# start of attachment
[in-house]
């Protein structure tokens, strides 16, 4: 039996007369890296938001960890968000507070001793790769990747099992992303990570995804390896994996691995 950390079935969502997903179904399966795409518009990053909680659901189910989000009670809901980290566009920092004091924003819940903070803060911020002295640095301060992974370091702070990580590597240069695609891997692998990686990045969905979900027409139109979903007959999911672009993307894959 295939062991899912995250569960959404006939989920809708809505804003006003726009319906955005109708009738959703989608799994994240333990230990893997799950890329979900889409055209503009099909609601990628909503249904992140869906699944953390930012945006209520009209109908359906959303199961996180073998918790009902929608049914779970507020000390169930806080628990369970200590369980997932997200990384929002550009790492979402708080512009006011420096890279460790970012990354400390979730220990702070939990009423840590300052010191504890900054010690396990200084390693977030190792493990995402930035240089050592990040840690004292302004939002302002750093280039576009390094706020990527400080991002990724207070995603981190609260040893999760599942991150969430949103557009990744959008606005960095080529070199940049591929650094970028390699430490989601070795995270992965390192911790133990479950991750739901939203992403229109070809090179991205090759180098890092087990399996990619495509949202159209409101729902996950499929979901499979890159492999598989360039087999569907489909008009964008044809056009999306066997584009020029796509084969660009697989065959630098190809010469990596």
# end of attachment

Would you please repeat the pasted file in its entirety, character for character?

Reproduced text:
[in-house]
């Protein structure tokens, strides 16, 4: 039996007369890296938001960890968000507070001793790769990747099992992303990570995804390896994996691995 950390079935969502997903179904399966795409518009990053909680659901189910989000009670809901980290566009920092004091924003819940903070803060911020002295640095301060992974370091702070990580590597240069695609891997692998990686990045969905979900027409139109979903007959999911672009993307894959 295939062991899912995250569960959404006939989920809708809505804003006003726009319906955005109708009738959703989608799994994240333990230990893997799950890329979900889409055209503009099909609601990628909503249904992140869906699944953390930012945006209520009209109908359906959303199961996180073998918790009902929608049914779970507020000390169930806080628990369970200590369980997932997200990384929002550009790492979402708080512009006011420096890279460790970012990354400390979730220990702070939990009423840590300052010191504890900054010690396990200084390693977030190792493990995402930035240089050592990040840690004292302004939002302002750093280039576009390094706020990527400080991002990724207070995603981190609260040893999760599942991150969430949103557009990744959008606005960095080529070199940049591929650094970028390699430490989601070795995270992965390192911790133990479950991750739901939203992403229109070809090179991205090759180098890092087990399996990619495509949202159209409101729902996950499929979901499979890159492999598989360039087999569907489909008009964008044809056009999306066997584009020029796509084969660009697989065959630098190809010469990596």